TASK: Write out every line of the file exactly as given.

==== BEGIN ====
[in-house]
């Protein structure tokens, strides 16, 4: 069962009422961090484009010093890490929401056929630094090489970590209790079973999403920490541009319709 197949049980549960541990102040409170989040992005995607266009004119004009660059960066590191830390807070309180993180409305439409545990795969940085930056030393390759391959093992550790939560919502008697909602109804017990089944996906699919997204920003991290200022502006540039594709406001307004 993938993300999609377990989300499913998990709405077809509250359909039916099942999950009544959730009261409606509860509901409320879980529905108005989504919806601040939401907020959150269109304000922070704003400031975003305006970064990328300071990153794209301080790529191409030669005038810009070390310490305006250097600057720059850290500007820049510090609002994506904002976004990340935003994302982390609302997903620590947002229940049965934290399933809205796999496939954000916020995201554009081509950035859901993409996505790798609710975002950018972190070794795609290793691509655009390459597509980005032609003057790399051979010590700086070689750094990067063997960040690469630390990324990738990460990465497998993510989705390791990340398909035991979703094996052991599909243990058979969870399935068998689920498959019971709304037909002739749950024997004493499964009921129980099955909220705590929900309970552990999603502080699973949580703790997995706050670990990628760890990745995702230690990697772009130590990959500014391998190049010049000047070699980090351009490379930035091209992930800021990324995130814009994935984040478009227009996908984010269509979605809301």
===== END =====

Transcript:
[in-house]
């Protein structure tokens, strides 16, 4: 069962009422961090484009010093890490929401056929630094090489970590209790079973999403920490541009319709 197949049980549960541990102040409170989040992005995607266009004119004009660059960066590191830390807070309180993180409305439409545990795969940085930056030393390759391959093992550790939560919502008697909602109804017990089944996906699919997204920003991290200022502006540039594709406001307004 993938993300999609377990989300499913998990709405077809509250359909039916099942999950009544959730009261409606509860509901409320879980529905108005989504919806601040939401907020959150269109304000922070704003400031975003305006970064990328300071990153794209301080790529191409030669005038810009070390310490305006250097600057720059850290500007820049510090609002994506904002976004990340935003994302982390609302997903620590947002229940049965934290399933809205796999496939954000916020995201554009081509950035859901993409996505790798609710975002950018972190070794795609290793691509655009390459597509980005032609003057790399051979010590700086070689750094990067063997960040690469630390990324990738990460990465497998993510989705390791990340398909035991979703094996052991599909243990058979969870399935068998689920498959019971709304037909002739749950024997004493499964009921129980099955909220705590929900309970552990999603502080699973949580703790997995706050670990990628760890990745995702230690990697772009130590990959500014391998190049010049000047070699980090351009490379930035091209992930800021990324995130814009994935984040478009227009996908984010269509979605809301």